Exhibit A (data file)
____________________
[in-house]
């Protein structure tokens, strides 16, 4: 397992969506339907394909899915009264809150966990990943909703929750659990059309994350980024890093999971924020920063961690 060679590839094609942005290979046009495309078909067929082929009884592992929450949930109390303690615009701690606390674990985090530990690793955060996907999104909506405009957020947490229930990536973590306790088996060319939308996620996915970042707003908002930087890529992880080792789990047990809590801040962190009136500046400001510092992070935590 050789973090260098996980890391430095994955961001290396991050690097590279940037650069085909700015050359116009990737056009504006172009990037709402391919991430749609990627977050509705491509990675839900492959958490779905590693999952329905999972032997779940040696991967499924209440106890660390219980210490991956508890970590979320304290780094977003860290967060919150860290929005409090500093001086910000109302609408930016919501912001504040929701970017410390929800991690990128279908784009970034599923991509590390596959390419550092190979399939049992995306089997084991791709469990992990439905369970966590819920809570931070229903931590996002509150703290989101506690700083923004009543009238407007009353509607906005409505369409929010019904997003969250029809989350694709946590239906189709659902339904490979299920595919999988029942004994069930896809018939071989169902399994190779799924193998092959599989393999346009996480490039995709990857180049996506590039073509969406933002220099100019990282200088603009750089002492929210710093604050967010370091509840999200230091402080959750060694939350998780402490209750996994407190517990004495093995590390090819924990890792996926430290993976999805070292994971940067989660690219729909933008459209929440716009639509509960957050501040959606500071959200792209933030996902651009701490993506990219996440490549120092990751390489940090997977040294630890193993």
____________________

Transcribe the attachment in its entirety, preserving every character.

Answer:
[in-house]
């Protein structure tokens, strides 16, 4: 397992969506339907394909899915009264809150966990990943909703929750659990059309994350980024890093999971924020920063961690 060679590839094609942005290979046009495309078909067929082929009884592992929450949930109390303690615009701690606390674990985090530990690793955060996907999104909506405009957020947490229930990536973590306790088996060319939308996620996915970042707003908002930087890529992880080792789990047990809590801040962190009136500046400001510092992070935590 050789973090260098996980890391430095994955961001290396991050690097590279940037650069085909700015050359116009990737056009504006172009990037709402391919991430749609990627977050509705491509990675839900492959958490779905590693999952329905999972032997779940040696991967499924209440106890660390219980210490991956508890970590979320304290780094977003860290967060919150860290929005409090500093001086910000109302609408930016919501912001504040929701970017410390929800991690990128279908784009970034599923991509590390596959390419550092190979399939049992995306089997084991791709469990992990439905369970966590819920809570931070229903931590996002509150703290989101506690700083923004009543009238407007009353509607906005409505369409929010019904997003969250029809989350694709946590239906189709659902339904490979299920595919999988029942004994069930896809018939071989169902399994190779799924193998092959599989393999346009996480490039995709990857180049996506590039073509969406933002220099100019990282200088603009750089002492929210710093604050967010370091509840999200230091402080959750060694939350998780402490209750996994407190517990004495093995590390090819924990890792996926430290993976999805070292994971940067989660690219729909933008459209929440716009639509509960957050501040959606500071959200792209933030996902651009701490993506990219996440490549120092990751390489940090997977040294630890193993």